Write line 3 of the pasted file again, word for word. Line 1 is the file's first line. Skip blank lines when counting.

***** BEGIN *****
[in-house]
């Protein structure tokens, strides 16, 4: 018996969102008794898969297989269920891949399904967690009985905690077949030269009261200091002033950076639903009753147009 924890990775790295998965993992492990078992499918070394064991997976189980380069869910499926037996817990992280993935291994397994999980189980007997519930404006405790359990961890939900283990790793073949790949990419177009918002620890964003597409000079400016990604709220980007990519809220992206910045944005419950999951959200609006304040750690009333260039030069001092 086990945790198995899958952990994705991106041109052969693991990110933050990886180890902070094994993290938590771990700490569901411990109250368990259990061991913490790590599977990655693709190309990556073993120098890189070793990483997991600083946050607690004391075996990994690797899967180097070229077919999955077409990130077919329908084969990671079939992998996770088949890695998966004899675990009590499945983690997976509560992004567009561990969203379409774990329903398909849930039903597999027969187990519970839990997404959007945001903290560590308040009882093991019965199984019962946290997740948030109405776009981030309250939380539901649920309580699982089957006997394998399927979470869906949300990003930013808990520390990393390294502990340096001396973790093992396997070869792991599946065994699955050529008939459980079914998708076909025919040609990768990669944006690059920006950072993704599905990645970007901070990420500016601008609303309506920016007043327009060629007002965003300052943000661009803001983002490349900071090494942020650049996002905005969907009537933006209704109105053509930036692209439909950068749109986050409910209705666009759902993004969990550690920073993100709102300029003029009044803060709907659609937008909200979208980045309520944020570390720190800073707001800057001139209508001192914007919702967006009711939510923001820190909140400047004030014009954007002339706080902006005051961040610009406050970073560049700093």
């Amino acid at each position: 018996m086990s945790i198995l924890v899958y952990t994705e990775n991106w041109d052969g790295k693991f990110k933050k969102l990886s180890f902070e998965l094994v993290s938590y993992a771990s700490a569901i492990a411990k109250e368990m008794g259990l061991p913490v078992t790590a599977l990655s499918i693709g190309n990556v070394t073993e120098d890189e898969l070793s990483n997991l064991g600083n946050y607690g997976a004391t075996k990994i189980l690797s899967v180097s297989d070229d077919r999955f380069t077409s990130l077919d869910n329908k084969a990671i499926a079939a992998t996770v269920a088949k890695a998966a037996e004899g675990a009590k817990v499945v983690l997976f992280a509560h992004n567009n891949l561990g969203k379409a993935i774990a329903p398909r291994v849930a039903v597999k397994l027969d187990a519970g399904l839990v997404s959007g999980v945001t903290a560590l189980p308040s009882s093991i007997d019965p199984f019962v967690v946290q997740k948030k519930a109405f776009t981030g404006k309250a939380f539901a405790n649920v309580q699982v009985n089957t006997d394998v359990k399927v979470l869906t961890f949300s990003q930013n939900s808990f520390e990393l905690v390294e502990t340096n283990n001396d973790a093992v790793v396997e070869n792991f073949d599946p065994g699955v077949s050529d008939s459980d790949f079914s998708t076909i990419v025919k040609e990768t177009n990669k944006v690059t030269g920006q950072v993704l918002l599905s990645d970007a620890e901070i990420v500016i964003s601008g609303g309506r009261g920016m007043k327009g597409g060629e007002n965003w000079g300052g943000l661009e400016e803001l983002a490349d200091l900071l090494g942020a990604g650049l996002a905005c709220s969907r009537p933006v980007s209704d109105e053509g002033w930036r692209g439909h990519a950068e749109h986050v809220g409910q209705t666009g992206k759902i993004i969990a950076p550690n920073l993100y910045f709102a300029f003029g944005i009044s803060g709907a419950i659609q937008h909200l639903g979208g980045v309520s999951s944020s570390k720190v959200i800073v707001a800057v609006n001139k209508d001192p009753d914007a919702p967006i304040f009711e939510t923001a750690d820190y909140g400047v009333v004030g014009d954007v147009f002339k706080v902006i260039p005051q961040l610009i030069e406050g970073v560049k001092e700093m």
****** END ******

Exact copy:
């Amino acid at each position: 018996m086990s945790i198995l924890v899958y952990t994705e990775n991106w041109d052969g790295k693991f990110k933050k969102l990886s180890f902070e998965l094994v993290s938590y993992a771990s700490a569901i492990a411990k109250e368990m008794g259990l061991p913490v078992t790590a599977l990655s499918i693709g190309n990556v070394t073993e120098d890189e898969l070793s990483n997991l064991g600083n946050y607690g997976a004391t075996k990994i189980l690797s899967v180097s297989d070229d077919r999955f380069t077409s990130l077919d869910n329908k084969a990671i499926a079939a992998t996770v269920a088949k890695a998966a037996e004899g675990a009590k817990v499945v983690l997976f992280a509560h992004n567009n891949l561990g969203k379409a993935i774990a329903p398909r291994v849930a039903v597999k397994l027969d187990a519970g399904l839990v997404s959007g999980v945001t903290a560590l189980p308040s009882s093991i007997d019965p199984f019962v967690v946290q997740k948030k519930a109405f776009t981030g404006k309250a939380f539901a405790n649920v309580q699982v009985n089957t006997d394998v359990k399927v979470l869906t961890f949300s990003q930013n939900s808990f520390e990393l905690v390294e502990t340096n283990n001396d973790a093992v790793v396997e070869n792991f073949d599946p065994g699955v077949s050529d008939s459980d790949f079914s998708t076909i990419v025919k040609e990768t177009n990669k944006v690059t030269g920006q950072v993704l918002l599905s990645d970007a620890e901070i990420v500016i964003s601008g609303g309506r009261g920016m007043k327009g597409g060629e007002n965003w000079g300052g943000l661009e400016e803001l983002a490349d200091l900071l090494g942020a990604g650049l996002a905005c709220s969907r009537p933006v980007s209704d109105e053509g002033w930036r692209g439909h990519a950068e749109h986050v809220g409910q209705t666009g992206k759902i993004i969990a950076p550690n920073l993100y910045f709102a300029f003029g944005i009044s803060g709907a419950i659609q937008h909200l639903g979208g980045v309520s999951s944020s570390k720190v959200i800073v707001a800057v609006n001139k209508d001192p009753d914007a919702p967006i304040f009711e939510t923001a750690d820190y909140g400047v009333v004030g014009d954007v147009f002339k706080v902006i260039p005051q961040l610009i030069e406050g970073v560049k001092e700093m």